He said hospital CEOs had met with the commissioner of health about a year ago at Lake George to discuss those options. The effort is underway to force hospitals to work with other facilities and, if they don’t, they’ve been told, “We will do it for you,” Mr. Fahd said.

“Most people don’t realize how much authority the Department of Health has,” he said. “We are taking it very seriously.”

Collaborating or affiliating with other facilities, Mr. Fahd said, would mean the availability of specialized services, sharing of resources, greater negotiating power with insurance companies, access to more doctors for recruiting purposes, group purchasing power, reduced retirement costs and no civil service requirements.

But the problem, in Massena’s case, is that the hospital can’t explore any of those options as long as it is a municipally-owned hospital because of the taxpayer money involved. The facility was established by the Massena Town Council on Dec. 18, 1950.

“There are only two municipal hospitals left in the state,” Mr. Fahd said, MMH and Lewis County General Hospital, Lowville. There are also four teaching-center hospitals that are owned by the state. All the others are private, not-for-profit.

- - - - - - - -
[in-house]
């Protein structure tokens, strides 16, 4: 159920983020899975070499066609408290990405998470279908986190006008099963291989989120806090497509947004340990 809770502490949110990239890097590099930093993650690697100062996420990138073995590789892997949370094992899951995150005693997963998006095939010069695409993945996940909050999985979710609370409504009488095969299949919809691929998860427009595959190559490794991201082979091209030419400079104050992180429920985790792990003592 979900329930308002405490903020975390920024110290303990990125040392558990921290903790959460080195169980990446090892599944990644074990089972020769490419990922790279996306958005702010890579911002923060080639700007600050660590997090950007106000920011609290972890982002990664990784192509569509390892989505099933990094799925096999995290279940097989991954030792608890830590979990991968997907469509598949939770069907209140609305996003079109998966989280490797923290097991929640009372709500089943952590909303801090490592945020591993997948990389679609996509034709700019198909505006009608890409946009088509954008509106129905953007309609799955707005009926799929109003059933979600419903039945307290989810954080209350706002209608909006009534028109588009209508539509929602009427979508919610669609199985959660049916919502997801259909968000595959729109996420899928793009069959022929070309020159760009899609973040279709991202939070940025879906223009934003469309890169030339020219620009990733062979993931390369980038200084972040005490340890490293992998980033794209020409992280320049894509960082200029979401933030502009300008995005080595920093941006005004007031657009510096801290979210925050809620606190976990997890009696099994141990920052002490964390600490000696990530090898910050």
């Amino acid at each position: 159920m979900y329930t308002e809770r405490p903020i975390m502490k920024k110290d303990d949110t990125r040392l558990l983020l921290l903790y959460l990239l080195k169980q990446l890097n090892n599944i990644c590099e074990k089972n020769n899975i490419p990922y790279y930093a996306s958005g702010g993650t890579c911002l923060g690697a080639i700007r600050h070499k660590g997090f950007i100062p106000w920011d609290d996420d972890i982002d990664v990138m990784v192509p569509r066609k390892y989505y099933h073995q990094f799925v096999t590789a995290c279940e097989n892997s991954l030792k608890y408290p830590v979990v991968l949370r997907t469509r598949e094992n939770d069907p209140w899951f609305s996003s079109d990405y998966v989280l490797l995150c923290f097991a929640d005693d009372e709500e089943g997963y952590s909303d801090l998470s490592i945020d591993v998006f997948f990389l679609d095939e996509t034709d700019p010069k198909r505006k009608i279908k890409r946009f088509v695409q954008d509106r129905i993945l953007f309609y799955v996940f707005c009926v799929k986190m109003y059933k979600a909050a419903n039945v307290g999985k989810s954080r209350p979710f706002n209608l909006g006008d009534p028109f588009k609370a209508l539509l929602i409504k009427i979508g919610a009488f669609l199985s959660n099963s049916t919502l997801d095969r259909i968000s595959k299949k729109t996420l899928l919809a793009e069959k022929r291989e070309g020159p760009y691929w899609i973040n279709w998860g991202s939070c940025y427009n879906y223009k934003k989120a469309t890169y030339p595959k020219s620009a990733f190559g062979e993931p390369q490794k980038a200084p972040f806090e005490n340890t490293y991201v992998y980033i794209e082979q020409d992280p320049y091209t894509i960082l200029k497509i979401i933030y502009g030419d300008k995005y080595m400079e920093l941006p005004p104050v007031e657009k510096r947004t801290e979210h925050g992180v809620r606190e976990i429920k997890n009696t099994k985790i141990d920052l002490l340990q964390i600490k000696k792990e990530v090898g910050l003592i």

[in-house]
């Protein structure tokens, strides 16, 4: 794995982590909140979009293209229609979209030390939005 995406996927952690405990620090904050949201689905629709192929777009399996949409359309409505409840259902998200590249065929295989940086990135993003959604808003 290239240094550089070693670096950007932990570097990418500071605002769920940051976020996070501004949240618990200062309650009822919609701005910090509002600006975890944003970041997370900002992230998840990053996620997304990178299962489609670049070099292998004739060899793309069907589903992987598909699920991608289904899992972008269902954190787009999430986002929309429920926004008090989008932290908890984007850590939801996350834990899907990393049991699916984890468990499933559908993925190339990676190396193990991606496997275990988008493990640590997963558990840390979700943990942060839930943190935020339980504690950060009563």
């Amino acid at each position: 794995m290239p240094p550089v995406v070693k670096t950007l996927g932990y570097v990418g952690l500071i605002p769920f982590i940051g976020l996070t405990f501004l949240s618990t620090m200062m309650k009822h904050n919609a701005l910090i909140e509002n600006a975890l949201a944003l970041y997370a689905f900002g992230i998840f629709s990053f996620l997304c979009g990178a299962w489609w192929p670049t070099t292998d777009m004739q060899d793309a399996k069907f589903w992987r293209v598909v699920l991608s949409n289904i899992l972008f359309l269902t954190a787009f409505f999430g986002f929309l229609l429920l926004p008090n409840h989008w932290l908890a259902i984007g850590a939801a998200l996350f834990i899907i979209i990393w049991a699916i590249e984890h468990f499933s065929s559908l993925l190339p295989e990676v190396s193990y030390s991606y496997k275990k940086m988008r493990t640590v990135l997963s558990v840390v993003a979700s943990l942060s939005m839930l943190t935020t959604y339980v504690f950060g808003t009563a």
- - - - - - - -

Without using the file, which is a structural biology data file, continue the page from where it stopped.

“We are kind of a dinosaur, only two out of 220. We are experiencing problems because of this. Because we are a municipal and because we are bound by the New York state Constitution and municipal law, we’re unable to do joint ventures and collaboration. It’s against the law. We’re unable to place taxpayer dollars at risk,” he said. “We want to do it. We can’t do it.”

As a result, Massena Memorial cannot participate in joint ventures, such as a mobile MRI machine that could be put in a van and shared by hospitals to save money.

Massena Memorial was also asked to provide seed money for Northern Lights, a certified home health agency in St. Lawrence County. That organization is a partnership of Canton-Potsdam Hospital, Potsdam; Claxton-Hepburn Medical Center, Ogdensburg; United Helpers Management Co.; and Hospice and Palliative Care of St. Lawrence Valley.

“Massena was unable to participate in that kind of activity,” Mr. Fahd said.

Because of the obstacles the hospital faces, he said that on April 22 the hospital’s Board of Managers voted unanimously to direct the administration to start gathering information to evaluate the possible restructuring of the facility to become a nonprofit. That would solve the pension problem, as well as address the commissioner of health’s directive, he said.

The firms of Nixon Peabody, Rochester, and Hancock Estabrook, Syracuse were invited to make a formal presentation to the Executive Committee on July 8, and Mr. Fahd said hospital officials anticipate one firm will be recommended to the full hospital board for approval.

Once it has have legal counsel on board, he said, hospital officials will request meetings with representatives from the state Department of Health and state pension system.

Mr. Fahd said the hospital anticipates submitting a certificate of need to the Department of Health in the next six to 12 months that would allow it to become a private, nonprofit facility. New York state does not allow private for-profit hospitals, he said.